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2. Architecture of Anaconda

Anaconda is a set of Python modules and scripts. It also uses several external packages and libraries, some of which were created specifically for the installer. Major components of this toolset include the following packages:
The life cycle of data during the installation process is straightforward. If a Kickstart file is provided, it is processed by the pykickstart module and imported into memory as a tree-like structure. If no Kickstart file is provided, an empty tree-like structure is created instead. If the installation is interactive (not all required Kickstart commands have been used), the structure is then updated with choices made by the user in the interactive interface.
Once all required choices are made, the installation process begins and values stored in the structure are used to determine parameters of the installation. The values are also written as a Kickstart file which is saved in the /root/ directory on the installed system; therefore the installation can be replicated automatically by reusing this automatically generated Kickstart file.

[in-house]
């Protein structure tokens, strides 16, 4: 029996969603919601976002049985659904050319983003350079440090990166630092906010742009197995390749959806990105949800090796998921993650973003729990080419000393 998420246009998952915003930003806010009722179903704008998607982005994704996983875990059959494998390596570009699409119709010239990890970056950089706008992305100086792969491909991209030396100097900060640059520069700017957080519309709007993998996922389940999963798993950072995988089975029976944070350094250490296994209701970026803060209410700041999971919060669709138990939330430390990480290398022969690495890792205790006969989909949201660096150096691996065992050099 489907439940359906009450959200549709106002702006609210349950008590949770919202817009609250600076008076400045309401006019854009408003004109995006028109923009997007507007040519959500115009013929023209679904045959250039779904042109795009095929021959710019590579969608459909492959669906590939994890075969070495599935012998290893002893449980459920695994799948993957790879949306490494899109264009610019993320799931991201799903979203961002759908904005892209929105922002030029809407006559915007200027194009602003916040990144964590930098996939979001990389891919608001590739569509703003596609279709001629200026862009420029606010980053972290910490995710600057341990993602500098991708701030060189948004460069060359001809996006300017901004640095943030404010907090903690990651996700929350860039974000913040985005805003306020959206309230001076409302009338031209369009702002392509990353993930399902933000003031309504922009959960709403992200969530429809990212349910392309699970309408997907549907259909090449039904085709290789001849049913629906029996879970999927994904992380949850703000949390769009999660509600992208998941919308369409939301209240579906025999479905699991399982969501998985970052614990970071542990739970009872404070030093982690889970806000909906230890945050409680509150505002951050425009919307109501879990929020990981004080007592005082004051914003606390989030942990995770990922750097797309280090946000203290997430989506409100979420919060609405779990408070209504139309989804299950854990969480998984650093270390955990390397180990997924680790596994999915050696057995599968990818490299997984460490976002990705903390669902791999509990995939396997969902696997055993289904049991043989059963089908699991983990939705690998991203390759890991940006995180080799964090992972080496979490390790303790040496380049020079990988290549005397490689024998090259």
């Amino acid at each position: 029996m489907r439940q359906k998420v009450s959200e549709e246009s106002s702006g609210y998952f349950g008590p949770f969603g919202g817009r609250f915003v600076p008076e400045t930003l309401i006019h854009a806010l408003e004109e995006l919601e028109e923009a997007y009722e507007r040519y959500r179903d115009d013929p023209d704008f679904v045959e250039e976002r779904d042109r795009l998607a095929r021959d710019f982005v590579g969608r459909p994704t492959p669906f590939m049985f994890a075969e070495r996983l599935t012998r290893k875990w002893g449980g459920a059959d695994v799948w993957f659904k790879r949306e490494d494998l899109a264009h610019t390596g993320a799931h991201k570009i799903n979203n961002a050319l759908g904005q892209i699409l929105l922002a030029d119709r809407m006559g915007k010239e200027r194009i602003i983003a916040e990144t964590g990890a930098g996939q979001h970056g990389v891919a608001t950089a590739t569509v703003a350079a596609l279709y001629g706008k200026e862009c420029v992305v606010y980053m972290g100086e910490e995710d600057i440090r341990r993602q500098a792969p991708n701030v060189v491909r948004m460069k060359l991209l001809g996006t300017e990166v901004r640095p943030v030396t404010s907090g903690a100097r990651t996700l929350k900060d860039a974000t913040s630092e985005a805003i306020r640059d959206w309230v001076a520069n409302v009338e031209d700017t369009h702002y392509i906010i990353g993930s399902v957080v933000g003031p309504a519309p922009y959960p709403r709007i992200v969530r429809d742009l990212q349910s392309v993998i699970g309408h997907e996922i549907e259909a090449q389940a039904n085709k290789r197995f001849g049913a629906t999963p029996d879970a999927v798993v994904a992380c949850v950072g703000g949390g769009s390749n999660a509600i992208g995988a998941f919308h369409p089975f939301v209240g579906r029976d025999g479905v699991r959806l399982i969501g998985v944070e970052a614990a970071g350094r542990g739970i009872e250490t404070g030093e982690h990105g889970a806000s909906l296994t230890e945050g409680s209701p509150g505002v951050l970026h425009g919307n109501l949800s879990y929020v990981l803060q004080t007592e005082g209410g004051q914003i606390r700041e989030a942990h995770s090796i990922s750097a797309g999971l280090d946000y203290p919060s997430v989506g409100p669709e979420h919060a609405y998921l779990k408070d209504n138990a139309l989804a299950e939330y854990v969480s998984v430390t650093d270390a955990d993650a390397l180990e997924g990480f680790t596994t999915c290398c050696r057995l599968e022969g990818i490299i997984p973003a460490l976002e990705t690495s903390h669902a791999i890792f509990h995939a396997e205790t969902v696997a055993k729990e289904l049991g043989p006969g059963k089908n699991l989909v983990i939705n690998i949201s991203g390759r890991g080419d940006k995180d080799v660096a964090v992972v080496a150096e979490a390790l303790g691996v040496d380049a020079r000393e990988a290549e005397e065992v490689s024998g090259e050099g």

Elements of the tree-like structure are defined by the pykickstart package, but some of them can be overriden by modified versions from the pyanaconda.kickstart module. An important rule which governs this behavior is that there is no place to store configuration data, and the installation process is data-driven and relies on transactions as much as possible. This enforces the following features:
The fact that the installation is data-driven means that installation and configuration logic lies within the methods of the items in the tree-like structure. Every item is set up (the setup method) to modify the runtime environment of the installation if necessary, and then executed (the execute method) to perform the changes on the target system. These methods are further described in Section 6, “Writing an Anaconda add-on”.